The second challenged question to defendant is different. There, defendant did answer the prosecutor's question regarding her use of public aid to buy drugs. Considering the State had already offered evidence that defendant used the victim's money to buy drugs, the question about her use of public aid was more unfairly prejudicial than probative. Although we conclude the question was improper, we do not believe it was harmful enough to constitute reversible error.
 Defendant also contends she was denied a fair trial when the prosecutor asked her half-sister about prior arguments between defendant and their mother. When the State called defendant's half-sister Bonnie Gentile as a rebuttal witness, the following exchange occurred:
 "[Assistant State's Attorney]: Bonnie, if I can draw your attention to July and August of 1997, had you ever been in your mother and [defendant's] presence when they were arguing?
 [Gentile]: Yes
 [Assistant State's Attorney]: Were they ordinary arguments?
 [Gentile]: No."
 At that point, defense counsel objected to use of the word "ordinary", and the court sustained the objection.
 The State contends Gentile's questioning was necessary to impeach defendant's testimony as to the substance and severity of the arguments with her mother. Defendant contends the State improperly used collateral matter to impeach defendant.
 At trial, defendant did not object to the question on the basis of relevancy. Instead, defense counsel specifically objected to the form of the question.
 Although the question was improper, we find no unfair prejudice because the trial court sustained defense counsel's objection. We conclude the improper questioning did not deprive defendant of a fair trial.
 V. Improper Cross-Examination of Defendant Regarding Veracity of Other Witnesses
 Defendant contends the prosecution denied her a fair trial by repeatedly asking defendant about the veracity of the State's witnesses.
 "Although asking the defendant's opinion of the veracity of other witnesses has been condemned [citations], the practice generally has not, by itself been held reversible [citation]." People v. Nwadiei, 207 Ill. App. 3d 869, 876, 566 N.E.2d 470 (1990). In Nwadiei, the prosecuting attorney asked the defendant 23 questions about the veracity of six of the State's witnesses. Defense counsel did not object to the questions, and the defendant answered them. This court found the extensiveness of the improper questioning constituted reversible error.
 In this case, the State improperly asked defendant: (1) whether Martinez misheard her or lied about what she told him; (2) whether the assistant State's Attorney "made up" facts about defendant's relationship with her mother; and (3) whether the assistant State's Attorney "made up" parts of defendant's written statement.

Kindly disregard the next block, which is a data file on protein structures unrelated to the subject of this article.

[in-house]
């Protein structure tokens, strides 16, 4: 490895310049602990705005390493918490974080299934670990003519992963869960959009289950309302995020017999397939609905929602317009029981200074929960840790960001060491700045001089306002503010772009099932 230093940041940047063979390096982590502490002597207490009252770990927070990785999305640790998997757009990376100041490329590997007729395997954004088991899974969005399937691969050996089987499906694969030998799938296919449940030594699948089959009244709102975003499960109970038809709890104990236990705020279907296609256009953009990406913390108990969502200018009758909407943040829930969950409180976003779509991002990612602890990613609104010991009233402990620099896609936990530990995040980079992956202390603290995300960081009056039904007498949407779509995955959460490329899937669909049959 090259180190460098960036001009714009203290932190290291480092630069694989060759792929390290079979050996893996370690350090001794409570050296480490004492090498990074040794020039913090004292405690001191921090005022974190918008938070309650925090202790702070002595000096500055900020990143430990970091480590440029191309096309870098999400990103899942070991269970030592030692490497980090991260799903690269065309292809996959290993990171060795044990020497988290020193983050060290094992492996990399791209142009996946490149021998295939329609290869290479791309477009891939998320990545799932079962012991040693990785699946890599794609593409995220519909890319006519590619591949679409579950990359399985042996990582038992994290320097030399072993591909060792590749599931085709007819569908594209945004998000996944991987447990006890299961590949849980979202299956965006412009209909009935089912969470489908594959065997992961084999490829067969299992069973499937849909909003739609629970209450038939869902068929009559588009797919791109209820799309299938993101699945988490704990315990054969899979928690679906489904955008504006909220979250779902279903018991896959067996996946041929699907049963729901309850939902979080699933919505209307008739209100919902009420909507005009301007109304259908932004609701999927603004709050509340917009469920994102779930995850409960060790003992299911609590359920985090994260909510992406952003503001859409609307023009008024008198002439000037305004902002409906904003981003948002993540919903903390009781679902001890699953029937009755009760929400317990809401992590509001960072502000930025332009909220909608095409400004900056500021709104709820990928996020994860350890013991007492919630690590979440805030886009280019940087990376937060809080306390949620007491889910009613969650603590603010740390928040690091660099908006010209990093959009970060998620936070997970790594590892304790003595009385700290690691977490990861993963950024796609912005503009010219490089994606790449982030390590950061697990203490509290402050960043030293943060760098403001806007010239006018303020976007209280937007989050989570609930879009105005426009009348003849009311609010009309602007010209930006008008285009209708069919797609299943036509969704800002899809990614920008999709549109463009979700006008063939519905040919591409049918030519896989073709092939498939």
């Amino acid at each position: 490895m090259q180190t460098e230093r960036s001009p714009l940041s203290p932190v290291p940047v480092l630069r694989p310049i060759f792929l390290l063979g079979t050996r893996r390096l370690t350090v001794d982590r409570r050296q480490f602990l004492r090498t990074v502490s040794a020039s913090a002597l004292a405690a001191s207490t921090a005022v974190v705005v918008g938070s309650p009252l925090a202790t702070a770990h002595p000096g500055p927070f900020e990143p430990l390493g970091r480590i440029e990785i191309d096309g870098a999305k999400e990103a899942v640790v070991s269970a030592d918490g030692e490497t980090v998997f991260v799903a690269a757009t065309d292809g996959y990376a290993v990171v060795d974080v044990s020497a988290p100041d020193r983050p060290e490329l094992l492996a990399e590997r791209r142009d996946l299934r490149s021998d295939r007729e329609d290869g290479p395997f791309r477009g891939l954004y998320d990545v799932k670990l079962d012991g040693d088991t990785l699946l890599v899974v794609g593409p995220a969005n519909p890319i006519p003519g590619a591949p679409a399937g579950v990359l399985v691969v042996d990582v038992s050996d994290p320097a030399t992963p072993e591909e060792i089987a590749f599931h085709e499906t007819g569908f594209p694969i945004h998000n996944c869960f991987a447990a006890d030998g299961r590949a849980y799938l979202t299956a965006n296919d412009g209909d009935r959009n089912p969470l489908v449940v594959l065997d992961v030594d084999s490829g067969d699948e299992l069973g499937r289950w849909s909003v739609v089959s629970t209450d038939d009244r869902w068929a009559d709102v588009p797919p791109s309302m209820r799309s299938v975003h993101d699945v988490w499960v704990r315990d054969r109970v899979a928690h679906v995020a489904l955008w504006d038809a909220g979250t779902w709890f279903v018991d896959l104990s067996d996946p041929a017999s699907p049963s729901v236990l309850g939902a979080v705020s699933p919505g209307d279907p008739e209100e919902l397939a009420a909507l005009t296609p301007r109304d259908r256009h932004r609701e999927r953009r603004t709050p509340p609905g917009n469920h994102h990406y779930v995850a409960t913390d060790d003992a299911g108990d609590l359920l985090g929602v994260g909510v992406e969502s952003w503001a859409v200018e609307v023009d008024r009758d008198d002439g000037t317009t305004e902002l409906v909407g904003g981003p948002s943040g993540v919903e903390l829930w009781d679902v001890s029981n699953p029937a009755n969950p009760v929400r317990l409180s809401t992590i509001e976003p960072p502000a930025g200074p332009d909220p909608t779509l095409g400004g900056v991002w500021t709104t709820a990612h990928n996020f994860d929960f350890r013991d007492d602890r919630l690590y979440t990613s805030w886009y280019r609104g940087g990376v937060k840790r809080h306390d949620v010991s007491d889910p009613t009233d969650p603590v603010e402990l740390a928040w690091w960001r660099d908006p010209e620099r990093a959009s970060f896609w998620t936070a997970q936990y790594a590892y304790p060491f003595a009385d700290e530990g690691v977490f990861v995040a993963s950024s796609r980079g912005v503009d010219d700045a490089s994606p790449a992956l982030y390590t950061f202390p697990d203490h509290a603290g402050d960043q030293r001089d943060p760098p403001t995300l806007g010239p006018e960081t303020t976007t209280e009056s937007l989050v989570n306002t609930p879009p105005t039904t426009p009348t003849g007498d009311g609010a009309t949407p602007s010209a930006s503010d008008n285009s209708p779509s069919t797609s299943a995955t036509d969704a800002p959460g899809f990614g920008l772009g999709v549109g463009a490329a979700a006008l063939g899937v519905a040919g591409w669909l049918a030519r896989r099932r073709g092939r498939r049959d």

Although the prosecuting attorney's questions were improper, they are not so pervasive as to warrant reversal in this case. Additionally, unlike in Nwadiei, the trial court sustained defense counsel's objections each time the prosecutor asked the offending questions--defendant did not answer. We do not find reversible error.
 VI. Martinez's Prior Consistent Statements
 Defendant contends the prosecution committed reversible error by questioning Martinez about his prior consistent statements to police, which defendant contends improperly bolstered Martinez's credibility.
Prior consistent statements cannot be used to corroborate a witness's testimony on direct examination, but they can be used to rebut an inference that the witness's testimony was recently fabricated or the witness was motivated to testify falsely if the inference arose after the consistent statements were made. People v. Williams, 147 Ill. 2d 173, 227, 588 N.E.2d 983 (1991).
In this case, both parties questioned Martinez about the statements he made to police. On direct, Martinez's testimony included detailed facts which, as defense counsel pointed out through cross-examination, were not included in his written statement to police.
On redirect examination, the State asked Martinez about some of the oral statements he made to police officers, but none of these questions covered the damaging statements the defendant purportedly made about the killing of her mother.
The State also asked Martinez if his testimony was the same as his prior statements, and the court sustained all but one of defense counsel's objections. The following question was allowed:
"[Assistant State's Attorney]: You have never changed the story you have told to the police from the beginning right?
[Defense counsel]: Objection.
[The Court]: *** I will allow the answer to stand.
Martinez testified the police detectives several times told him they were going to charge him as an "accessory after the fact," which Martinez understood to mean he would be put in jail. However, Martinez never specified when he was threatened. Was it before his oral statement or after his oral statement but before the written statement? We cannot tell. He did say that after making his statement, the police did not charge him with a crime or take away his taxi.
Based on this record, we cannot say whether Martinez's alleged motive to fabricate his testimony--police coercion--occurred before, during or after his oral statement to police. The oral statement was the first statement he gave and is the statement the State used to rehabilitate Martinez after cross-examination. Even if police threatened to charge Martinez with a crime before he made his statements, any error was harmless beyond a reasonable doubt. See People v. Ashford, 121 Ill. 2d 55, 71-72, 520 N.E.2d 332 (1988) (in the absence of any promise of leniency, the statement at most showed a desire to be released from custody; admission of prior consistent statements was harmless error and did not warrant reversal).
VII. Jury Instruction on Second Degree Murder
Defendant contends the trial court erred by denying her request to give the jury an instruction on second degree murder.